Full Text: Letter signed by 58 US lawmakers urging independent international investigation of Sri Lanka war
58 US lawmakers are urging the Obama administration to call for an independent international investigation into alleged war crimes that occurred during Sri Lanka's civil war.
In a letter to US Secretary of State Hillary Rodham Clinton, the members of Congress called for such a probe saying panels set up by the Sri Lankan government to probe the allegations "lacked the needed credibility."
Aug 9, 2010
Hon. Hillary Rodham Clinton
Secretary of State
U.S. Department of State
2201 C Street NW
Washington, DC 20520
Dear Secretary Clinton
We are writing to express our concern about the post-conflict situation in Sri Lanka, and to urge the U.S. government to call an independent international investigation into alleged war crimes that occurred during Sri Lanka's twenty-five year civil war.
We believe that Sri Lanka's past efforts to investigate severe human rights abuses through Commissions of inquiry - even when supplemented by an international element such as the International Independent Group of Eminent persons (IIGEP) - have not been successful and do not inspire confidence that the current national mechanism would be any more successful, transparent, or credible. As Amnesty International has noted, the Government of Sri Lanka has formed nine other ad0hoc commissions of inquiry since 1991 to investigate disappearances and human rights - related issues. These commissions have lacked the needed credibility, have delayed criminal investigations, and in several instances members of these commissions have resigned In protest at the Government's interference.
As Members of Congress, we fully share the concerns of international community that Sri Lanka's Reconciliation Commission has too much narrow scope and no mandate to hold those investigated accountable for their actions. Whatever conclusions this Commission will come to, we strongly believe that only a parallel international mechanism conducting an independent investigation with the formal backing and the authority of the specialized United Nations mechanism, such as the office of the U.N. High Commissioner for Human Rights, the Human Rights Council, or the Office of the Secretary-General, can verify any conclusion of Sri Lanka's Reconciliation Commission. Without such verification, neither accountability nor trust can be achieved, which are crucially important for any successful reconciliation.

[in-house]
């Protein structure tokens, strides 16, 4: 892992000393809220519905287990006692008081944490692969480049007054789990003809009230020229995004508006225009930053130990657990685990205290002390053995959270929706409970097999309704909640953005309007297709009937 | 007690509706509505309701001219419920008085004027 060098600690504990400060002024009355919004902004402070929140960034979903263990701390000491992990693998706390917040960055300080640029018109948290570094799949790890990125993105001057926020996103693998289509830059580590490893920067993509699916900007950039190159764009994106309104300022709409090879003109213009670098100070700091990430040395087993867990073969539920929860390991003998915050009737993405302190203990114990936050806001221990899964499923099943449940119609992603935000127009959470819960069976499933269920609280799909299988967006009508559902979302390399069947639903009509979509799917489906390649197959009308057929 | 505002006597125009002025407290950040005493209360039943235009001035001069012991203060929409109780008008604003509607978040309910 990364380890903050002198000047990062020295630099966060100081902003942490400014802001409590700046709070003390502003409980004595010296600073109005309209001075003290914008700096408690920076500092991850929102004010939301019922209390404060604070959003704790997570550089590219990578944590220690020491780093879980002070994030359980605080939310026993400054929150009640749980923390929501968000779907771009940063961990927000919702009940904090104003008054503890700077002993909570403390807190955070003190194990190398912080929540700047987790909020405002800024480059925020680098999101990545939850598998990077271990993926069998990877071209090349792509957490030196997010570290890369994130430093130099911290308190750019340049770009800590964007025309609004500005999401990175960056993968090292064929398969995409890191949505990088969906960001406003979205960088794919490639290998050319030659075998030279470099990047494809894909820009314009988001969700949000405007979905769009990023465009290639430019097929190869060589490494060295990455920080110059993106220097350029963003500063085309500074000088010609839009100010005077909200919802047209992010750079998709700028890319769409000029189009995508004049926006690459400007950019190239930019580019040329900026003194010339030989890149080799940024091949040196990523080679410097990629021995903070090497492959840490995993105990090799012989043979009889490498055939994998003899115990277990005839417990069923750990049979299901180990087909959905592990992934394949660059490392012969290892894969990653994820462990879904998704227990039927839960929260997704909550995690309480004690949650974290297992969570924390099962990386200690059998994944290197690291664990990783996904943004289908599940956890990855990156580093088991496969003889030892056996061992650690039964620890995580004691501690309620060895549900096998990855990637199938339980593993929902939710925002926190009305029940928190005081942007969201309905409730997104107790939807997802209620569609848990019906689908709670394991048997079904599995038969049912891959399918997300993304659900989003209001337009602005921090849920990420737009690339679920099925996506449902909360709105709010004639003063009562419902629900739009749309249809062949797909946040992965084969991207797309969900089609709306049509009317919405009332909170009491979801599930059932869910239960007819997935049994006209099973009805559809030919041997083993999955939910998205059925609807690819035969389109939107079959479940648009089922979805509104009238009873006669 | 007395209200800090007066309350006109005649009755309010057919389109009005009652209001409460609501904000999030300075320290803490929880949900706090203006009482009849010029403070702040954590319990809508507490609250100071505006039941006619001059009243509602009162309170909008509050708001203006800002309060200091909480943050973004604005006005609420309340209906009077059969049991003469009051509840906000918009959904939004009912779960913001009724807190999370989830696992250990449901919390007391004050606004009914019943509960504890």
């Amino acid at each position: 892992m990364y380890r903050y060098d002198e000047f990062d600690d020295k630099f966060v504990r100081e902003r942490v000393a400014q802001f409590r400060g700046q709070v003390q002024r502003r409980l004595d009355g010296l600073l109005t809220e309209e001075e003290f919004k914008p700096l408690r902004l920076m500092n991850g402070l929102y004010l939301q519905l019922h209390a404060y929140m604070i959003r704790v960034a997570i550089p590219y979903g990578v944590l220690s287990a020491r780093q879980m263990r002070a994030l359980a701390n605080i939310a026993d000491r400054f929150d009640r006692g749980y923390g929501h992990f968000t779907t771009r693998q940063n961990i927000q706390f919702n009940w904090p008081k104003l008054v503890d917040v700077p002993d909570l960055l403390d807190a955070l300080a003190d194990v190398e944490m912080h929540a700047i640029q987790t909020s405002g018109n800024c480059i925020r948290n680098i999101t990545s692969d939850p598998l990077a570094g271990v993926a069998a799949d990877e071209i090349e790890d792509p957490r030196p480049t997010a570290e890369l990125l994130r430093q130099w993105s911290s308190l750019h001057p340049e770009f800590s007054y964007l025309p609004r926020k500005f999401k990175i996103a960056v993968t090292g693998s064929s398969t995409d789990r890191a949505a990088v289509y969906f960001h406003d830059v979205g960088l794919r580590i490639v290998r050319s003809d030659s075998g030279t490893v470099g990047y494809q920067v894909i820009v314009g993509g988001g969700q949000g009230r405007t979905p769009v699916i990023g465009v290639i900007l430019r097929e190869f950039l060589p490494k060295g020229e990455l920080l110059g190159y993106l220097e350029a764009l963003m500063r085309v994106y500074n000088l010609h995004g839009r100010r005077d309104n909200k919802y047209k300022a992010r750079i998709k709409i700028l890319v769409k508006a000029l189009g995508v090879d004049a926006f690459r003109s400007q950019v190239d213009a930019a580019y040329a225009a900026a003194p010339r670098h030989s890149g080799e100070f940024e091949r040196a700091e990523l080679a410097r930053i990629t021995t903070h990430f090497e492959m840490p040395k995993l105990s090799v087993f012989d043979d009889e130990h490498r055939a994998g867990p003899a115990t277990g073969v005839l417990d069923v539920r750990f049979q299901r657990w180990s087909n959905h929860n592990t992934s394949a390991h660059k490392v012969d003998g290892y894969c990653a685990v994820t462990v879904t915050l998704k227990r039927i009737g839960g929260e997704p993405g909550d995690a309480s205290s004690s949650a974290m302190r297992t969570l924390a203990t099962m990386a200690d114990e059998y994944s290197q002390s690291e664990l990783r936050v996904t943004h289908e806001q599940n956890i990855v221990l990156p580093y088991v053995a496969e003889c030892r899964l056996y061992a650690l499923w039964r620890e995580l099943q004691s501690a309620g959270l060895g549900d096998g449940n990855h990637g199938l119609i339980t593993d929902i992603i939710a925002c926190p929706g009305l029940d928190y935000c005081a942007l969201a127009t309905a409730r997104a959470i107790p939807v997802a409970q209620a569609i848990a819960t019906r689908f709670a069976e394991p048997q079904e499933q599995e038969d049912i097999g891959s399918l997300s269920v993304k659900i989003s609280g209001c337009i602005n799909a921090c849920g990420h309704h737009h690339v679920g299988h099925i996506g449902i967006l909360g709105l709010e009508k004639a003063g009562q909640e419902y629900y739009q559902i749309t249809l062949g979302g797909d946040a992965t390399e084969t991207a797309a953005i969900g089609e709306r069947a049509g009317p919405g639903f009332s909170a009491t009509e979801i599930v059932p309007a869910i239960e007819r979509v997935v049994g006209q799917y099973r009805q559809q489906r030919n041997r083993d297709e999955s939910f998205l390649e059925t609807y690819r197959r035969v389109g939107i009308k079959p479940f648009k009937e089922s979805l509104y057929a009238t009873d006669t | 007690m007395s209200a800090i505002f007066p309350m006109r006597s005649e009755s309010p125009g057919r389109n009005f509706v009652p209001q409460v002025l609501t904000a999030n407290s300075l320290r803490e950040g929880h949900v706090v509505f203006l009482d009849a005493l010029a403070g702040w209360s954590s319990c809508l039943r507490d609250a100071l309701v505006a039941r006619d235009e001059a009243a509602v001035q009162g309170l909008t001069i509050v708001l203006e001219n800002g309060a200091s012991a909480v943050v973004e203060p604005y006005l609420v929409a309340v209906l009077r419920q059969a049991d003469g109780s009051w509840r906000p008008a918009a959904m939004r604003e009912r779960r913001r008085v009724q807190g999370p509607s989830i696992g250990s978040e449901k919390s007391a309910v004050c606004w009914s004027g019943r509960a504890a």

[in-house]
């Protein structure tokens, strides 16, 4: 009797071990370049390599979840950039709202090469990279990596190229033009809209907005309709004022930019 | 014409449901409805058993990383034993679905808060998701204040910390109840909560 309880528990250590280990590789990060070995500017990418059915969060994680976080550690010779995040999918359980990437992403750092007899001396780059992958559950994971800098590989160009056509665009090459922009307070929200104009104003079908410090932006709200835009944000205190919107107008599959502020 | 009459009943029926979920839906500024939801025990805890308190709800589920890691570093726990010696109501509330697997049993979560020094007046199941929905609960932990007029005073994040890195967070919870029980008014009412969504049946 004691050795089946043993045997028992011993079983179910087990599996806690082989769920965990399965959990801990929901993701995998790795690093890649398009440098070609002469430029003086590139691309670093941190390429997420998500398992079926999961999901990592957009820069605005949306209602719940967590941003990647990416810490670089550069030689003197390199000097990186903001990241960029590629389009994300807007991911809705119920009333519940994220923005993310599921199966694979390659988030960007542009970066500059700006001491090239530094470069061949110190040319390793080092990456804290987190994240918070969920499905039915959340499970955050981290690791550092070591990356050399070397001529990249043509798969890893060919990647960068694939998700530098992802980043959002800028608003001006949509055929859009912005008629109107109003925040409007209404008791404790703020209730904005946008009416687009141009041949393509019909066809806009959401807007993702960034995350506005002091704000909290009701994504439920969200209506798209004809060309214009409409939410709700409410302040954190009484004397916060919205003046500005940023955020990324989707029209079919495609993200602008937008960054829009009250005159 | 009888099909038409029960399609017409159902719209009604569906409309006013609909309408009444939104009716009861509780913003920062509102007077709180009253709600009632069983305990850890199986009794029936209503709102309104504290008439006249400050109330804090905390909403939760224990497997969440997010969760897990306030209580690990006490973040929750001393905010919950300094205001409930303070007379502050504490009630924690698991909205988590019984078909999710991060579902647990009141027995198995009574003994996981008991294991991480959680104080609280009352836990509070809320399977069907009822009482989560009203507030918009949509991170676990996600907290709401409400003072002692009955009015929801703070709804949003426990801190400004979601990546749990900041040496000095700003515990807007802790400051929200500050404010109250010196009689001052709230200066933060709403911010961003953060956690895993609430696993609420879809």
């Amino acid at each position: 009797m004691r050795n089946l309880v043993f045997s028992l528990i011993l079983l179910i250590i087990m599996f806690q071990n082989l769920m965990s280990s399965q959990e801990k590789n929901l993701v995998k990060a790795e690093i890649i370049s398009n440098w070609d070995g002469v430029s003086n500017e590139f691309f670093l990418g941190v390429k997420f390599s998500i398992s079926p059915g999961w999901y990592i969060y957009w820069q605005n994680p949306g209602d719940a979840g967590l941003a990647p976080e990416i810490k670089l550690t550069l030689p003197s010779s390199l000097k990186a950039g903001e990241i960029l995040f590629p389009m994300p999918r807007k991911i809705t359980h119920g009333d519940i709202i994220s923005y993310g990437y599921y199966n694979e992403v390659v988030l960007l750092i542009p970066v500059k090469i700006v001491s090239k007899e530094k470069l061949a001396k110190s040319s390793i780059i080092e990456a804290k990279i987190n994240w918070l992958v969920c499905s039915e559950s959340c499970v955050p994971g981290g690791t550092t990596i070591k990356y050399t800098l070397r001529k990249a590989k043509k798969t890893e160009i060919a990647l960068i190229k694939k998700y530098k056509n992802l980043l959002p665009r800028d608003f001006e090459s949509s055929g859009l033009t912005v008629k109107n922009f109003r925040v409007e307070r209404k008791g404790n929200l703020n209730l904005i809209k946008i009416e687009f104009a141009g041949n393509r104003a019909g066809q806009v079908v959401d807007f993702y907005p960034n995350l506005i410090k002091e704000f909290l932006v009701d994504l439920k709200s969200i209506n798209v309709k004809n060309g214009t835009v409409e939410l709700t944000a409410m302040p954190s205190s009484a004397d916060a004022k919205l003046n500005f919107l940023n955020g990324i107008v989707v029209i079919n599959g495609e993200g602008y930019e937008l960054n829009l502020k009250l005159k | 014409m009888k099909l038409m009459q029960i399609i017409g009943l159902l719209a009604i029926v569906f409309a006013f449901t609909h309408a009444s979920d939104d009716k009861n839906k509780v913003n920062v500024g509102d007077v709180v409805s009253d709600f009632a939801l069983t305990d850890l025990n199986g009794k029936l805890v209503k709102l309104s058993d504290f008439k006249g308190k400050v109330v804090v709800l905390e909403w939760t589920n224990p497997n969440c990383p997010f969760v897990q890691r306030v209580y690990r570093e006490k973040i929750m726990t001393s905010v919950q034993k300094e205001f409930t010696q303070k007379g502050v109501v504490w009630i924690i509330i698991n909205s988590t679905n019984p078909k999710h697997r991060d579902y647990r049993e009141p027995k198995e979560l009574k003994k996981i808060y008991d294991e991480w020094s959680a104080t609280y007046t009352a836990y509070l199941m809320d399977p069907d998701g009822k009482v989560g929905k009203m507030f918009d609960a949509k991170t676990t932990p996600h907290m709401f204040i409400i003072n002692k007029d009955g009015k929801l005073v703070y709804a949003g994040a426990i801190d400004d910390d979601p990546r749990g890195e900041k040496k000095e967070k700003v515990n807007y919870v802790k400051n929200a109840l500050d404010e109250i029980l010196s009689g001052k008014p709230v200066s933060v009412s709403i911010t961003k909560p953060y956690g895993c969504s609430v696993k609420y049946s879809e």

As you know, May 19, 2010, marked the one-year anniversary of the end of the war in Sri Lanka. There is mounting evidence that suggests both parties in the conflict committed severe human rights violations during the conflict. The State Department's own October 21, 2009 "Report to Congress on Incidents During the Recent Conflict in Sri Lanka" lists numerous crimes that require further investigation. These alleged crimes include intentional bombings of civilians and humanitarian organizations; extrajudicial abuse and detention of unarmed civilians and former combatants; the use of child soldiers; harm to civilians and civilian objects; the killing of captives or combatants seeking to surrender; and individual disappearances.
We believe it is in the best interest of the United States and the people of Sri Lanka to ensure a lasting peace in Sri Lanka following a quarter century of ethnic conflict, and that such a peace can only be reached once the full truth about the past is understood.
In light of these concerns, we urge you to call for a robust and independent international investigation that would finally clarify the events that occurred during the conflict and provide the foundation for a sustainable peace in Sri Lanka.
Thank you for your attention to this important issue.
James P. McGovern